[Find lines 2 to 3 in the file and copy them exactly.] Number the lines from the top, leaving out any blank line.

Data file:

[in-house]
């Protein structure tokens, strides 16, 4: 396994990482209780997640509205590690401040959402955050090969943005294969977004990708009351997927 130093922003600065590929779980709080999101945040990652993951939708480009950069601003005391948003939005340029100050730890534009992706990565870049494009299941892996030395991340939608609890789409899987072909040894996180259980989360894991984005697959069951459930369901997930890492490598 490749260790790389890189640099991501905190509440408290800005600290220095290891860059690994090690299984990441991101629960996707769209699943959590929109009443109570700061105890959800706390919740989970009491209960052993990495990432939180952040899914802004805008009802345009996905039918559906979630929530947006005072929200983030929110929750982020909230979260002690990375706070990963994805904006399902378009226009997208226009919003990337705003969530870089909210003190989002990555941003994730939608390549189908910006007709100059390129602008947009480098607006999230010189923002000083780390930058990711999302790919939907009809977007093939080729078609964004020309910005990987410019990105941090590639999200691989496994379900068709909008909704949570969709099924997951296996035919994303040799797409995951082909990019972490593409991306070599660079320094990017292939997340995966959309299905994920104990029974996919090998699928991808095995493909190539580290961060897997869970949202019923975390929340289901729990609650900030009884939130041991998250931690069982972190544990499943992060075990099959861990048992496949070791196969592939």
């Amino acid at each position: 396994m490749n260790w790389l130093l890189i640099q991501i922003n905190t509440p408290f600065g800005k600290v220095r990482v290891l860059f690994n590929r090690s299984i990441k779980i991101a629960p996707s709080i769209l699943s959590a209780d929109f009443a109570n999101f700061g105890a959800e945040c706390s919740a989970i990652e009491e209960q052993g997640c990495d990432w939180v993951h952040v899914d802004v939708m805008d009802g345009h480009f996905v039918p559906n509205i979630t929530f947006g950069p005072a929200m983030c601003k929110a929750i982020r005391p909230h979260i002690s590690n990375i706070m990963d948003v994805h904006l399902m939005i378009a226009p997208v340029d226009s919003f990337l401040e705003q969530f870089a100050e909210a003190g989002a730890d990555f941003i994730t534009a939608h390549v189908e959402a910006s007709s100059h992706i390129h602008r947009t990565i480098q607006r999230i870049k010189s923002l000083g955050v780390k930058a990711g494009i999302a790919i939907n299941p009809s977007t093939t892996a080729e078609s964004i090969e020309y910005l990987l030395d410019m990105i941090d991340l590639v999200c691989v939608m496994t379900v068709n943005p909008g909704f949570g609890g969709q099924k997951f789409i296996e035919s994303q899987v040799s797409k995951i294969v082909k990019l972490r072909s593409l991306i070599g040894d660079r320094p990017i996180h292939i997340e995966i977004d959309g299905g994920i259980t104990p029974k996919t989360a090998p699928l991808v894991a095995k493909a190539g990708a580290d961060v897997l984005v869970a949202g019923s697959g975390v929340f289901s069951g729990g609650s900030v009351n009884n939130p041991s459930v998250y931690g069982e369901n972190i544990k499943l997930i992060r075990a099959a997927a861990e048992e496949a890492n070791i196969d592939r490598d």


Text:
């Protein structure tokens, strides 16, 4: 396994990482209780997640509205590690401040959402955050090969943005294969977004990708009351997927 130093922003600065590929779980709080999101945040990652993951939708480009950069601003005391948003939005340029100050730890534009992706990565870049494009299941892996030395991340939608609890789409899987072909040894996180259980989360894991984005697959069951459930369901997930890492490598 490749260790790389890189640099991501905190509440408290800005600290220095290891860059690994090690299984990441991101629960996707769209699943959590929109009443109570700061105890959800706390919740989970009491209960052993990495990432939180952040899914802004805008009802345009996905039918559906979630929530947006005072929200983030929110929750982020909230979260002690990375706070990963994805904006399902378009226009997208226009919003990337705003969530870089909210003190989002990555941003994730939608390549189908910006007709100059390129602008947009480098607006999230010189923002000083780390930058990711999302790919939907009809977007093939080729078609964004020309910005990987410019990105941090590639999200691989496994379900068709909008909704949570969709099924997951296996035919994303040799797409995951082909990019972490593409991306070599660079320094990017292939997340995966959309299905994920104990029974996919090998699928991808095995493909190539580290961060897997869970949202019923975390929340289901729990609650900030009884939130041991998250931690069982972190544990499943992060075990099959861990048992496949070791196969592939």
């Amino acid at each position: 396994m490749n260790w790389l130093l890189i640099q991501i922003n905190t509440p408290f600065g800005k600290v220095r990482v290891l860059f690994n590929r090690s299984i990441k779980i991101a629960p996707s709080i769209l699943s959590a209780d929109f009443a109570n999101f700061g105890a959800e945040c706390s919740a989970i990652e009491e209960q052993g997640c990495d990432w939180v993951h952040v899914d802004v939708m805008d009802g345009h480009f996905v039918p559906n509205i979630t929530f947006g950069p005072a929200m983030c601003k929110a929750i982020r005391p909230h979260i002690s590690n990375i706070m990963d948003v994805h904006l399902m939005i378009a226009p997208v340029d226009s919003f990337l401040e705003q969530f870089a100050e909210a003190g989002a730890d990555f941003i994730t534009a939608h390549v189908e959402a910006s007709s100059h992706i390129h602008r947009t990565i480098q607006r999230i870049k010189s923002l000083g955050v780390k930058a990711g494009i999302a790919i939907n299941p009809s977007t093939t892996a080729e078609s964004i090969e020309y910005l990987l030395d410019m990105i941090d991340l590639v999200c691989v939608m496994t379900v068709n943005p909008g909704f949570g609890g969709q099924k997951f789409i296996e035919s994303q899987v040799s797409k995951i294969v082909k990019l972490r072909s593409l991306i070599g040894d660079r320094p990017i996180h292939i997340e995966i977004d959309g299905g994920i259980t104990p029974k996919t989360a090998p699928l991808v894991a095995k493909a190539g990708a580290d961060v897997l984005v869970a949202g019923s697959g975390v929340f289901s069951g729990g609650s900030v009351n009884n939130p041991s459930v998250y931690g069982e369901n972190i544990k499943l997930i992060r075990a099959a997927a861990e048992e496949a890492n070791i196969d592939r490598d």